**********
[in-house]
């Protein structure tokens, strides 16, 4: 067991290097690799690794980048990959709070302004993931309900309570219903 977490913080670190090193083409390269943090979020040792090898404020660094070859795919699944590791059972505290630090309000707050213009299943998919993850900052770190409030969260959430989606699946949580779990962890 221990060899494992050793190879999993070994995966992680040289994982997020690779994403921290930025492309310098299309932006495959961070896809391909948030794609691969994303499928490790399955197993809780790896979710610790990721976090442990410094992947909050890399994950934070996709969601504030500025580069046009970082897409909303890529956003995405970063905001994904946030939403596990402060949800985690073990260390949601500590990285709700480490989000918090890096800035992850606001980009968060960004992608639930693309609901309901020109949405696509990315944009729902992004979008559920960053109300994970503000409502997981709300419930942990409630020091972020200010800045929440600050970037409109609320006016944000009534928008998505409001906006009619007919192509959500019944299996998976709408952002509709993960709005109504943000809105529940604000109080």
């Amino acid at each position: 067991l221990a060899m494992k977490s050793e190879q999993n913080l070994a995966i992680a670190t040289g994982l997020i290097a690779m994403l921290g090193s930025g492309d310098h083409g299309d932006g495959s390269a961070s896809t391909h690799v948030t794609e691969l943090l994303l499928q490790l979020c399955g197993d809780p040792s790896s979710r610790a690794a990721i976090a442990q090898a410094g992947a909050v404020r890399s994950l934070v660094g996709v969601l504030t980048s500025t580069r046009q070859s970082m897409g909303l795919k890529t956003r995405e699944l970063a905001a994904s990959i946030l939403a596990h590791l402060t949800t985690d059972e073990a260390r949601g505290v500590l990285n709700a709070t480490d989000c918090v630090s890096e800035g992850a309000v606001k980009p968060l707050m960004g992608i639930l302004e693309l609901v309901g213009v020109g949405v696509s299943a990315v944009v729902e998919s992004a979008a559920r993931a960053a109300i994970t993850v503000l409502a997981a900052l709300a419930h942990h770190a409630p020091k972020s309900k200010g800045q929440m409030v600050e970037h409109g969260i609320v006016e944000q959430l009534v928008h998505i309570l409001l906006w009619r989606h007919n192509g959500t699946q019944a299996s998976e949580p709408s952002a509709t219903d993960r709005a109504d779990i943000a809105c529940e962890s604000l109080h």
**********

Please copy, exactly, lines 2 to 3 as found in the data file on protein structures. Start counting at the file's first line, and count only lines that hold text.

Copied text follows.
């Protein structure tokens, strides 16, 4: 067991290097690799690794980048990959709070302004993931309900309570219903 977490913080670190090193083409390269943090979020040792090898404020660094070859795919699944590791059972505290630090309000707050213009299943998919993850900052770190409030969260959430989606699946949580779990962890 221990060899494992050793190879999993070994995966992680040289994982997020690779994403921290930025492309310098299309932006495959961070896809391909948030794609691969994303499928490790399955197993809780790896979710610790990721976090442990410094992947909050890399994950934070996709969601504030500025580069046009970082897409909303890529956003995405970063905001994904946030939403596990402060949800985690073990260390949601500590990285709700480490989000918090890096800035992850606001980009968060960004992608639930693309609901309901020109949405696509990315944009729902992004979008559920960053109300994970503000409502997981709300419930942990409630020091972020200010800045929440600050970037409109609320006016944000009534928008998505409001906006009619007919192509959500019944299996998976709408952002509709993960709005109504943000809105529940604000109080």
């Amino acid at each position: 067991l221990a060899m494992k977490s050793e190879q999993n913080l070994a995966i992680a670190t040289g994982l997020i290097a690779m994403l921290g090193s930025g492309d310098h083409g299309d932006g495959s390269a961070s896809t391909h690799v948030t794609e691969l943090l994303l499928q490790l979020c399955g197993d809780p040792s790896s979710r610790a690794a990721i976090a442990q090898a410094g992947a909050v404020r890399s994950l934070v660094g996709v969601l504030t980048s500025t580069r046009q070859s970082m897409g909303l795919k890529t956003r995405e699944l970063a905001a994904s990959i946030l939403a596990h590791l402060t949800t985690d059972e073990a260390r949601g505290v500590l990285n709700a709070t480490d989000c918090v630090s890096e800035g992850a309000v606001k980009p968060l707050m960004g992608i639930l302004e693309l609901v309901g213009v020109g949405v696509s299943a990315v944009v729902e998919s992004a979008a559920r993931a960053a109300i994970t993850v503000l409502a997981a900052l709300a419930h942990h770190a409630p020091k972020s309900k200010g800045q929440m409030v600050e970037h409109g969260i609320v006016e944000q959430l009534v928008h998505i309570l409001l906006w009619r989606h007919n192509g959500t699946q019944a299996s998976e949580p709408s952002a509709t219903d993960r709005a109504d779990i943000a809105c529940e962890s604000l109080h």